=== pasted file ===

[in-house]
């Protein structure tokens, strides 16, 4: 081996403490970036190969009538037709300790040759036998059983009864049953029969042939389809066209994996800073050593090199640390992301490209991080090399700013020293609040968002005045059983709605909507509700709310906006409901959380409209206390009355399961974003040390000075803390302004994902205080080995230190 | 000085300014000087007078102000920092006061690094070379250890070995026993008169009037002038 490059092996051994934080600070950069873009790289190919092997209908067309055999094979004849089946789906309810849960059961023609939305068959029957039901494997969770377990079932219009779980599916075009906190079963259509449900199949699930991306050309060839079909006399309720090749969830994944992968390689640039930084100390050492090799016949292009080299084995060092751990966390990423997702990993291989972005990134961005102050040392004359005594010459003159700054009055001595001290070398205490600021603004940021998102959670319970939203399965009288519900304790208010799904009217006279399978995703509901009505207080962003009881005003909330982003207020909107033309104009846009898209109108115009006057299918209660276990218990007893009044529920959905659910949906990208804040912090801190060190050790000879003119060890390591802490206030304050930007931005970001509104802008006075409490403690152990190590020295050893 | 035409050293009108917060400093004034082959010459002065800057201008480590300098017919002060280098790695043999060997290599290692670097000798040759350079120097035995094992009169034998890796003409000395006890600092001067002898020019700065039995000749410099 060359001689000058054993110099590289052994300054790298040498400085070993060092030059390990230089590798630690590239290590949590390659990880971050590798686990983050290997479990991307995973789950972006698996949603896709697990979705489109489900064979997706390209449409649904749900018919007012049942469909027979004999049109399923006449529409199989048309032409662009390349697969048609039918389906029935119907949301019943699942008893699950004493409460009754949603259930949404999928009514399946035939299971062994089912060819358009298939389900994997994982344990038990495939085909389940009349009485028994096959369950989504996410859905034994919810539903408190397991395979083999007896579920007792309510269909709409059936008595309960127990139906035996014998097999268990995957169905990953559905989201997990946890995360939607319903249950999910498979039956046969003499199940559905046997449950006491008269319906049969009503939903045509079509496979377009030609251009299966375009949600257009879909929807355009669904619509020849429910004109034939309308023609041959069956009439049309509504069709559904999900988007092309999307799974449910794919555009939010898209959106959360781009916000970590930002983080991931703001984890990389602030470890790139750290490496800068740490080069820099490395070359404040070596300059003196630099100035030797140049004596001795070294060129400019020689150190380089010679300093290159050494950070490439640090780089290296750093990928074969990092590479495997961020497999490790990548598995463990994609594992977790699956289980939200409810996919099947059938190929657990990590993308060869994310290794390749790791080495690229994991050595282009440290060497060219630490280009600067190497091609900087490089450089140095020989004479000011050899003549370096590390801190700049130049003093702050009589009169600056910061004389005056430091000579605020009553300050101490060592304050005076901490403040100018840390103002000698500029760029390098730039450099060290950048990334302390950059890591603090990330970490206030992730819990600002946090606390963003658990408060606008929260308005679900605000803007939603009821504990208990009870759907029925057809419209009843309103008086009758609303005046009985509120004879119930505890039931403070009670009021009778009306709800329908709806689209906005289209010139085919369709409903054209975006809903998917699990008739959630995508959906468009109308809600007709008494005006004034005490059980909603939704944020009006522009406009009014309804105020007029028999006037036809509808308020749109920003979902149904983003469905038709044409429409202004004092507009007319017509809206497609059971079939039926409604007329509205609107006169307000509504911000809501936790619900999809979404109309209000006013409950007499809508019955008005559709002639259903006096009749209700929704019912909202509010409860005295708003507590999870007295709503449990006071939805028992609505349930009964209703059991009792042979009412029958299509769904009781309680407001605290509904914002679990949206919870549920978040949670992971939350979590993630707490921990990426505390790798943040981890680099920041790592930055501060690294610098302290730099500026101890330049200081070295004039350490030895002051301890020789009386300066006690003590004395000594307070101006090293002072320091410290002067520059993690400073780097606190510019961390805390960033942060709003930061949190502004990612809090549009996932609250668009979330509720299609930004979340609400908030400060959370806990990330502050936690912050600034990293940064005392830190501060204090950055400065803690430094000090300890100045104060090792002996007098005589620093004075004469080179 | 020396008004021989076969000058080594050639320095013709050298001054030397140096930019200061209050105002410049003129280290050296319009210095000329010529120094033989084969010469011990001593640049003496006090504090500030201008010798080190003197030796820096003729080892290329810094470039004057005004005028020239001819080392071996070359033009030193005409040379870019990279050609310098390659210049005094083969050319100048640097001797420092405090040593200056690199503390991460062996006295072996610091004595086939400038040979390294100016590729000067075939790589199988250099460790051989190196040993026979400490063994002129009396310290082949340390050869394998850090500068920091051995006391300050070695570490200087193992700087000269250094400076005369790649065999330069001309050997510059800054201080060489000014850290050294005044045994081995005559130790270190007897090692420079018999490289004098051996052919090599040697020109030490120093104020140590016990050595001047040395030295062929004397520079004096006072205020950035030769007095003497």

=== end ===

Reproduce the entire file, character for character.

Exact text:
[in-house]
């Protein structure tokens, strides 16, 4: 081996403490970036190969009538037709300790040759036998059983009864049953029969042939389809066209994996800073050593090199640390992301490209991080090399700013020293609040968002005045059983709605909507509700709310906006409901959380409209206390009355399961974003040390000075803390302004994902205080080995230190 | 000085300014000087007078102000920092006061690094070379250890070995026993008169009037002038 490059092996051994934080600070950069873009790289190919092997209908067309055999094979004849089946789906309810849960059961023609939305068959029957039901494997969770377990079932219009779980599916075009906190079963259509449900199949699930991306050309060839079909006399309720090749969830994944992968390689640039930084100390050492090799016949292009080299084995060092751990966390990423997702990993291989972005990134961005102050040392004359005594010459003159700054009055001595001290070398205490600021603004940021998102959670319970939203399965009288519900304790208010799904009217006279399978995703509901009505207080962003009881005003909330982003207020909107033309104009846009898209109108115009006057299918209660276990218990007893009044529920959905659910949906990208804040912090801190060190050790000879003119060890390591802490206030304050930007931005970001509104802008006075409490403690152990190590020295050893 | 035409050293009108917060400093004034082959010459002065800057201008480590300098017919002060280098790695043999060997290599290692670097000798040759350079120097035995094992009169034998890796003409000395006890600092001067002898020019700065039995000749410099 060359001689000058054993110099590289052994300054790298040498400085070993060092030059390990230089590798630690590239290590949590390659990880971050590798686990983050290997479990991307995973789950972006698996949603896709697990979705489109489900064979997706390209449409649904749900018919007012049942469909027979004999049109399923006449529409199989048309032409662009390349697969048609039918389906029935119907949301019943699942008893699950004493409460009754949603259930949404999928009514399946035939299971062994089912060819358009298939389900994997994982344990038990495939085909389940009349009485028994096959369950989504996410859905034994919810539903408190397991395979083999007896579920007792309510269909709409059936008595309960127990139906035996014998097999268990995957169905990953559905989201997990946890995360939607319903249950999910498979039956046969003499199940559905046997449950006491008269319906049969009503939903045509079509496979377009030609251009299966375009949600257009879909929807355009669904619509020849429910004109034939309308023609041959069956009439049309509504069709559904999900988007092309999307799974449910794919555009939010898209959106959360781009916000970590930002983080991931703001984890990389602030470890790139750290490496800068740490080069820099490395070359404040070596300059003196630099100035030797140049004596001795070294060129400019020689150190380089010679300093290159050494950070490439640090780089290296750093990928074969990092590479495997961020497999490790990548598995463990994609594992977790699956289980939200409810996919099947059938190929657990990590993308060869994310290794390749790791080495690229994991050595282009440290060497060219630490280009600067190497091609900087490089450089140095020989004479000011050899003549370096590390801190700049130049003093702050009589009169600056910061004389005056430091000579605020009553300050101490060592304050005076901490403040100018840390103002000698500029760029390098730039450099060290950048990334302390950059890591603090990330970490206030992730819990600002946090606390963003658990408060606008929260308005679900605000803007939603009821504990208990009870759907029925057809419209009843309103008086009758609303005046009985509120004879119930505890039931403070009670009021009778009306709800329908709806689209906005289209010139085919369709409903054209975006809903998917699990008739959630995508959906468009109308809600007709008494005006004034005490059980909603939704944020009006522009406009009014309804105020007029028999006037036809509808308020749109920003979902149904983003469905038709044409429409202004004092507009007319017509809206497609059971079939039926409604007329509205609107006169307000509504911000809501936790619900999809979404109309209000006013409950007499809508019955008005559709002639259903006096009749209700929704019912909202509010409860005295708003507590999870007295709503449990006071939805028992609505349930009964209703059991009792042979009412029958299509769904009781309680407001605290509904914002679990949206919870549920978040949670992971939350979590993630707490921990990426505390790798943040981890680099920041790592930055501060690294610098302290730099500026101890330049200081070295004039350490030895002051301890020789009386300066006690003590004395000594307070101006090293002072320091410290002067520059993690400073780097606190510019961390805390960033942060709003930061949190502004990612809090549009996932609250668009979330509720299609930004979340609400908030400060959370806990990330502050936690912050600034990293940064005392830190501060204090950055400065803690430094000090300890100045104060090792002996007098005589620093004075004469080179 | 020396008004021989076969000058080594050639320095013709050298001054030397140096930019200061209050105002410049003129280290050296319009210095000329010529120094033989084969010469011990001593640049003496006090504090500030201008010798080190003197030796820096003729080892290329810094470039004057005004005028020239001819080392071996070359033009030193005409040379870019990279050609310098390659210049005094083969050319100048640097001797420092405090040593200056690199503390991460062996006295072996610091004595086939400038040979390294100016590729000067075939790589199988250099460790051989190196040993026979400490063994002129009396310290082949340390050869394998850090500068920091051995006391300050070695570490200087193992700087000269250094400076005369790649065999330069001309050997510059800054201080060489000014850290050294005044045994081995005559130790270190007897090692420079018999490289004098051996052919090599040697020109030490120093104020140590016990050595001047040395030295062929004397520079004096006072205020950035030769007095003497």